R (on the application of Nicklinson and another) v Ministry of Justice; R (on the application of AM) v The Director of Public Prosecutions [2014] UKSC 38 (Supreme Court (Lord Neuberger (President), Lady Hale (Deputy President), Lords Mance, Kerr, Clarke, Wilson, Sumption, Reed and Hughes))

In the appeal brought by the widow of Tony Nicklinson, the Supreme Court has unanimously held that the question whether the current law on assisted suicide is incompatible with Article 8 lies within the United Kingdom’s margin of appreciation, and is therefore a question for the United Kingdom to decide.4 Five Justices (Lord Neuberger, Lady Hale, Lord Mance, Lord Kerr and Lord Wilson) held that the court has the constitutional authority to make a declaration that the general prohibition on assisted suicide in Section 2 Suicide Act 1961 is incompatible with Article 8. Of those five, Lord Neuberger, Lord Mance and Lord Wilson declined to grant a declaration of incompatibility in these proceedings, but Lady Hale and Lord Kerr would have done so. Four Justices (Lord Clarke, Lord Sumption, Lord Reed and Lord Hughes) concluded that the question whether the current law on assisting suicide is compatible with Article 8 involved a consideration of issues which Parliament was inherently better qualified than the courts to assess, and that under present circumstances the courts should respect Parliament’s assessment.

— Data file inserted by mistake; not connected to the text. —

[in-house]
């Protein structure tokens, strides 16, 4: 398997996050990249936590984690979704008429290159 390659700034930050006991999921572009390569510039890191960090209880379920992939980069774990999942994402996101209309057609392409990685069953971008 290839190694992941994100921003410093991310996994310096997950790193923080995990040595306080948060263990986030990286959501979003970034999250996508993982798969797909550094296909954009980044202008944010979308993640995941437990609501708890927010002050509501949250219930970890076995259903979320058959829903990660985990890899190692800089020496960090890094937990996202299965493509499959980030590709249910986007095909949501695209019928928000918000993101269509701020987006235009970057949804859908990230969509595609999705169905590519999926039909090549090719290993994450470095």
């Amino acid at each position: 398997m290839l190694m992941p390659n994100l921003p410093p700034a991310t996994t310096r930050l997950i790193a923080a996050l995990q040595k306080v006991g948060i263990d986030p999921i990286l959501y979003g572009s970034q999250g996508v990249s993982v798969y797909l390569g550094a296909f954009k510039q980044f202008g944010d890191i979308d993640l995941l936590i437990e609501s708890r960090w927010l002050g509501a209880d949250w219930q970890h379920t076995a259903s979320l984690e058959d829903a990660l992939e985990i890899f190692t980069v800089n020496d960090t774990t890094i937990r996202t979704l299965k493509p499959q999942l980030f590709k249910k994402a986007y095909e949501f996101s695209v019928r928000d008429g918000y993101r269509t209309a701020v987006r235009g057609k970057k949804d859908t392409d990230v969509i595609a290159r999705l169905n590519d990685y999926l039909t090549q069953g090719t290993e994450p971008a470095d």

On the second appeal, the Supreme Court unanimously allowed the DPP’s appeal against the Court of Appeal’s conclusion that his 2010 Policy for Prosecutors in respect of Cases of Encouraging or Assisting Suicide” setting out his policy in relation to prosecutions under Section 2 was not sufficiently clear in relation to healthcare professionals. The Supreme Court held that the exercise of judgment by the DPP, the variety of relevant factors, and the need to vary the weight to be attached to them according to the circumstances of each individual case were all proper and constitutionally necessary features of the system of prosecution in the public interest. In light of the Supreme Court’s conclusion on the second appeal, a cross-appeal brought by AM did not arise.